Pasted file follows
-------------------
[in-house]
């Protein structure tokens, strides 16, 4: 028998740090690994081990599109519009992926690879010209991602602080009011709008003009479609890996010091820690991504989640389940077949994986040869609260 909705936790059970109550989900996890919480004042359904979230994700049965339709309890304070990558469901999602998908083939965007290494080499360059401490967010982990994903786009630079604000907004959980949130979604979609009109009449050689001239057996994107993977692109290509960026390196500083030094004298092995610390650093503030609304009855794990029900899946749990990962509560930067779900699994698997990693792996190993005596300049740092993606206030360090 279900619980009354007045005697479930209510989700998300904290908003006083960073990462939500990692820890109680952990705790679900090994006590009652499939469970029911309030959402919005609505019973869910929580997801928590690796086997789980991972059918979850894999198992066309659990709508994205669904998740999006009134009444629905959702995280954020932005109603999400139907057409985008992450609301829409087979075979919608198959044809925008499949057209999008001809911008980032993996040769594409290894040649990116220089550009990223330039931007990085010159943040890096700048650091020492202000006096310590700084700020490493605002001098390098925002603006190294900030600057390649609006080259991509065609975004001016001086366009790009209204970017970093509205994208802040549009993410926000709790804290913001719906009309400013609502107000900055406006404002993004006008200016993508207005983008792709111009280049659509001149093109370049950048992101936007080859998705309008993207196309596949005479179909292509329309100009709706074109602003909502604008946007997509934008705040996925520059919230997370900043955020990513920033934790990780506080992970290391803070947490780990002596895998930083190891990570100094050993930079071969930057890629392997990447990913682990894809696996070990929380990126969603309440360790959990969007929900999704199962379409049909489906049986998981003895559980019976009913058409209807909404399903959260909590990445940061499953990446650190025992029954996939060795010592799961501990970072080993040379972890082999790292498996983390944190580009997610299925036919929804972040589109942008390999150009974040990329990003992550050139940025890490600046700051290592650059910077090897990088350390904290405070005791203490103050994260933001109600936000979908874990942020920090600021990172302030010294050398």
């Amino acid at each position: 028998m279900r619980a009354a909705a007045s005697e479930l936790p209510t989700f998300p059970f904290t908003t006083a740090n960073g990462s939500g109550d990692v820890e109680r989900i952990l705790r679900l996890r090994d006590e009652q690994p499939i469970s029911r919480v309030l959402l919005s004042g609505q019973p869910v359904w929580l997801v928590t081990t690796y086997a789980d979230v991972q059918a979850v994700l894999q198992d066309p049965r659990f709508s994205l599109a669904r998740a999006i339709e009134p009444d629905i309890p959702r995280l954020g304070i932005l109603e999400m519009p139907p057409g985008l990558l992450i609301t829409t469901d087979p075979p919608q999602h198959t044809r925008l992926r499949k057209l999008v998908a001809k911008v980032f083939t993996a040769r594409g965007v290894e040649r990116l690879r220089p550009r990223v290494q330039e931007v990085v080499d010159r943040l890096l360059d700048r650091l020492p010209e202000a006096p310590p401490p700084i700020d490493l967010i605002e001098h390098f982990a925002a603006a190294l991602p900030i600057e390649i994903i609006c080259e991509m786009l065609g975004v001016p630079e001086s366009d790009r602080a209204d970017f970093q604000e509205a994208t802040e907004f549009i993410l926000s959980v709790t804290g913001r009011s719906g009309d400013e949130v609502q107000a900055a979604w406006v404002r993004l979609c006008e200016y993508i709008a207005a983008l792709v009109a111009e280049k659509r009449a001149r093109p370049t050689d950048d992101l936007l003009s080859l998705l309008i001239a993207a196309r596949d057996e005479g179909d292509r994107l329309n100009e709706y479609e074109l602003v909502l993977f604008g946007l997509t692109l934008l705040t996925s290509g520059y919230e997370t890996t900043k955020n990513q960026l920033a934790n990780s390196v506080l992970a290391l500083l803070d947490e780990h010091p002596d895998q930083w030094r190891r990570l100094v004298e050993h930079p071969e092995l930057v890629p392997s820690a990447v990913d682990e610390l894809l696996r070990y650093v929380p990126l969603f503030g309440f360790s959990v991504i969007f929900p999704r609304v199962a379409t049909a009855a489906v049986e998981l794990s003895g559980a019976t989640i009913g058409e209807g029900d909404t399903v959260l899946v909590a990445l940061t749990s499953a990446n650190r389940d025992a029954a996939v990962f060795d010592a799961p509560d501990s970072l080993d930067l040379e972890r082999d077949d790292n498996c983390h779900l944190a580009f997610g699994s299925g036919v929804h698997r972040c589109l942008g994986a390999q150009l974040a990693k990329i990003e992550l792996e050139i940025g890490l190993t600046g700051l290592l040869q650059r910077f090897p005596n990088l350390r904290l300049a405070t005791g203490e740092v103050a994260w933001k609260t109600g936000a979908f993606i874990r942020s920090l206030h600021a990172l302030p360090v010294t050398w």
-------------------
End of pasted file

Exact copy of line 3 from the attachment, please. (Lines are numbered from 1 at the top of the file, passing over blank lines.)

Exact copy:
């Amino acid at each position: 028998m279900r619980a009354a909705a007045s005697e479930l936790p209510t989700f998300p059970f904290t908003t006083a740090n960073g990462s939500g109550d990692v820890e109680r989900i952990l705790r679900l996890r090994d006590e009652q690994p499939i469970s029911r919480v309030l959402l919005s004042g609505q019973p869910v359904w929580l997801v928590t081990t690796y086997a789980d979230v991972q059918a979850v994700l894999q198992d066309p049965r659990f709508s994205l599109a669904r998740a999006i339709e009134p009444d629905i309890p959702r995280l954020g304070i932005l109603e999400m519009p139907p057409g985008l990558l992450i609301t829409t469901d087979p075979p919608q999602h198959t044809r925008l992926r499949k057209l999008v998908a001809k911008v980032f083939t993996a040769r594409g965007v290894e040649r990116l690879r220089p550009r990223v290494q330039e931007v990085v080499d010159r943040l890096l360059d700048r650091l020492p010209e202000a006096p310590p401490p700084i700020d490493l967010i605002e001098h390098f982990a925002a603006a190294l991602p900030i600057e390649i994903i609006c080259e991509m786009l065609g975004v001016p630079e001086s366009d790009r602080a209204d970017f970093q604000e509205a994208t802040e907004f549009i993410l926000s959980v709790t804290g913001r009011s719906g009309d400013e949130v609502q107000a900055a979604w406006v404002r993004l979609c006008e200016y993508i709008a207005a983008l792709v009109a111009e280049k659509r009449a001149r093109p370049t050689d950048d992101l936007l003009s080859l998705l309008i001239a993207a196309r596949d057996e005479g179909d292509r994107l329309n100009e709706y479609e074109l602003v909502l993977f604008g946007l997509t692109l934008l705040t996925s290509g520059y919230e997370t890996t900043k955020n990513q960026l920033a934790n990780s390196v506080l992970a290391l500083l803070d947490e780990h010091p002596d895998q930083w030094r190891r990570l100094v004298e050993h930079p071969e092995l930057v890629p392997s820690a990447v990913d682990e610390l894809l696996r070990y650093v929380p990126l969603f503030g309440f360790s959990v991504i969007f929900p999704r609304v199962a379409t049909a009855a489906v049986e998981l794990s003895g559980a019976t989640i009913g058409e209807g029900d909404t399903v959260l899946v909590a990445l940061t749990s499953a990446n650190r389940d025992a029954a996939v990962f060795d010592a799961p509560d501990s970072l080993d930067l040379e972890r082999d077949d790292n498996c983390h779900l944190a580009f997610g699994s299925g036919v929804h698997r972040c589109l942008g994986a390999q150009l974040a990693k990329i990003e992550l792996e050139i940025g890490l190993t600046g700051l290592l040869q650059r910077f090897p005596n990088l350390r904290l300049a405070t005791g203490e740092v103050a994260w933001k609260t109600g936000a979908f993606i874990r942020s920090l206030h600021a990172l302030p360090v010294t050398w």